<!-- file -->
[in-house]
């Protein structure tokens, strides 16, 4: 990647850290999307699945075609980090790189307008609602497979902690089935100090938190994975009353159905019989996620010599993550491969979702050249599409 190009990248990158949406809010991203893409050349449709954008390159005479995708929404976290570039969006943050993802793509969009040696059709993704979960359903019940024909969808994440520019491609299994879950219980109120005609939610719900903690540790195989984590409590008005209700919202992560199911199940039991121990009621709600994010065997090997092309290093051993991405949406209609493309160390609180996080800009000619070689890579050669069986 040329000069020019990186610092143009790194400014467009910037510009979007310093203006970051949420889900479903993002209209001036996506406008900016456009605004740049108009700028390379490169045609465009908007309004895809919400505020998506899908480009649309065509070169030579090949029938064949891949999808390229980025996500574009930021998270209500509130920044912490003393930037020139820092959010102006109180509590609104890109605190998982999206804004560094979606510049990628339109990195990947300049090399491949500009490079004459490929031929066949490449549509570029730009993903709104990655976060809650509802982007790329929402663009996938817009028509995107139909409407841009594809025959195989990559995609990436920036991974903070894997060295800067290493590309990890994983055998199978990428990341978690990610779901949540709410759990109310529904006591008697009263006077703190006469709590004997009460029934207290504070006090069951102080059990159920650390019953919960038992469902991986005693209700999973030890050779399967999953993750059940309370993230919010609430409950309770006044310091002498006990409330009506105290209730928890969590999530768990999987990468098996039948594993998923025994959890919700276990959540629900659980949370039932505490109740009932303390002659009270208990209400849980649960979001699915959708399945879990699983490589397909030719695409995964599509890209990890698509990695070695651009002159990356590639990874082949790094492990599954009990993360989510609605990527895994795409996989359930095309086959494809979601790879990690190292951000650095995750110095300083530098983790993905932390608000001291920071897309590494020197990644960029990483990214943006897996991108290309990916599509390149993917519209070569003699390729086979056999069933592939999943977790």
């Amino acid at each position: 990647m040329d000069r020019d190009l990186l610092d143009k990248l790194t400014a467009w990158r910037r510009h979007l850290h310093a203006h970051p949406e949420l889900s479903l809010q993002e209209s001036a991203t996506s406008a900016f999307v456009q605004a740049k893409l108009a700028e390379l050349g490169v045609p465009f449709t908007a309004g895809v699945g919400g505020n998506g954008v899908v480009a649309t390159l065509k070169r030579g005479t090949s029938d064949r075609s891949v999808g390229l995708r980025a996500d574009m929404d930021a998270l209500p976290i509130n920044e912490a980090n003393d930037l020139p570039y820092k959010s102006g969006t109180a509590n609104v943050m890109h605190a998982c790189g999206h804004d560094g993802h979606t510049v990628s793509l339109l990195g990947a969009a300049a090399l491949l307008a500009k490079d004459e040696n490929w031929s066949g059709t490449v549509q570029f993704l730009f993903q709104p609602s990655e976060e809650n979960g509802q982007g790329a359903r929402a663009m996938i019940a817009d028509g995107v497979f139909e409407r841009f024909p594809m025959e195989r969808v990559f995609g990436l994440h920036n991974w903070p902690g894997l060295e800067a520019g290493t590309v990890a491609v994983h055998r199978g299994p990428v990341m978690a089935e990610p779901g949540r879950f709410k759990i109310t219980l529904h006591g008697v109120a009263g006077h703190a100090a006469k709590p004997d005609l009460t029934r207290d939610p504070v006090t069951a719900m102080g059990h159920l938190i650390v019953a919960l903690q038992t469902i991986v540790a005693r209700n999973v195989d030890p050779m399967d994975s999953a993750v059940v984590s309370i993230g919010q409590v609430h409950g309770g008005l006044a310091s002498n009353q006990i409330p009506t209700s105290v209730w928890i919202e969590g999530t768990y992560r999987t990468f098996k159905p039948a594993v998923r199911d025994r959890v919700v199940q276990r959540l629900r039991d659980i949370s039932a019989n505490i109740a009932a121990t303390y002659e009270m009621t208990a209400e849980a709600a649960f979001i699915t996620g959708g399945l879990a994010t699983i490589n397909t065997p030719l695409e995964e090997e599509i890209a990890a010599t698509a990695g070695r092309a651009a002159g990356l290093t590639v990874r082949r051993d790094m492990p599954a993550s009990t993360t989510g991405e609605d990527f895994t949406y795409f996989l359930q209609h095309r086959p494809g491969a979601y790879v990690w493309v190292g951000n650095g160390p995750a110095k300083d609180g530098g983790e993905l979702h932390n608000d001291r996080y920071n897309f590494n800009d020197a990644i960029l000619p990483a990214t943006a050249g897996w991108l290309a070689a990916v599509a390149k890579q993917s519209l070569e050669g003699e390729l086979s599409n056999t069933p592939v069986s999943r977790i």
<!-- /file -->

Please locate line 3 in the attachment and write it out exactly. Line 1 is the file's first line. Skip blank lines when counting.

């Amino acid at each position: 990647m040329d000069r020019d190009l990186l610092d143009k990248l790194t400014a467009w990158r910037r510009h979007l850290h310093a203006h970051p949406e949420l889900s479903l809010q993002e209209s001036a991203t996506s406008a900016f999307v456009q605004a740049k893409l108009a700028e390379l050349g490169v045609p465009f449709t908007a309004g895809v699945g919400g505020n998506g954008v899908v480009a649309t390159l065509k070169r030579g005479t090949s029938d064949r075609s891949v999808g390229l995708r980025a996500d574009m929404d930021a998270l209500p976290i509130n920044e912490a980090n003393d930037l020139p570039y820092k959010s102006g969006t109180a509590n609104v943050m890109h605190a998982c790189g999206h804004d560094g993802h979606t510049v990628s793509l339109l990195g990947a969009a300049a090399l491949l307008a500009k490079d004459e040696n490929w031929s066949g059709t490449v549509q570029f993704l730009f993903q709104p609602s990655e976060e809650n979960g509802q982007g790329a359903r929402a663009m996938i019940a817009d028509g995107v497979f139909e409407r841009f024909p594809m025959e195989r969808v990559f995609g990436l994440h920036n991974w903070p902690g894997l060295e800067a520019g290493t590309v990890a491609v994983h055998r199978g299994p990428v990341m978690a089935e990610p779901g949540r879950f709410k759990i109310t219980l529904h006591g008697v109120a009263g006077h703190a100090a006469k709590p004997d005609l009460t029934r207290d939610p504070v006090t069951a719900m102080g059990h159920l938190i650390v019953a919960l903690q038992t469902i991986v540790a005693r209700n999973v195989d030890p050779m399967d994975s999953a993750v059940v984590s309370i993230g919010q409590v609430h409950g309770g008005l006044a310091s002498n009353q006990i409330p009506t209700s105290v209730w928890i919202e969590g999530t768990y992560r999987t990468f098996k159905p039948a594993v998923r199911d025994r959890v919700v199940q276990r959540l629900r039991d659980i949370s039932a019989n505490i109740a009932a121990t303390y002659e009270m009621t208990a209400e849980a709600a649960f979001i699915t996620g959708g399945l879990a994010t699983i490589n397909t065997p030719l695409e995964e090997e599509i890209a990890a010599t698509a990695g070695r092309a651009a002159g990356l290093t590639v990874r082949r051993d790094m492990p599954a993550s009990t993360t989510g991405e609605d990527f895994t949406y795409f996989l359930q209609h095309r086959p494809g491969a979601y790879v990690w493309v190292g951000n650095g160390p995750a110095k300083d609180g530098g983790e993905l979702h932390n608000d001291r996080y920071n897309f590494n800009d020197a990644i960029l000619p990483a990214t943006a050249g897996w991108l290309a070689a990916v599509a390149k890579q993917s519209l070569e050669g003699e390729l086979s599409n056999t069933p592939v069986s999943r977790i």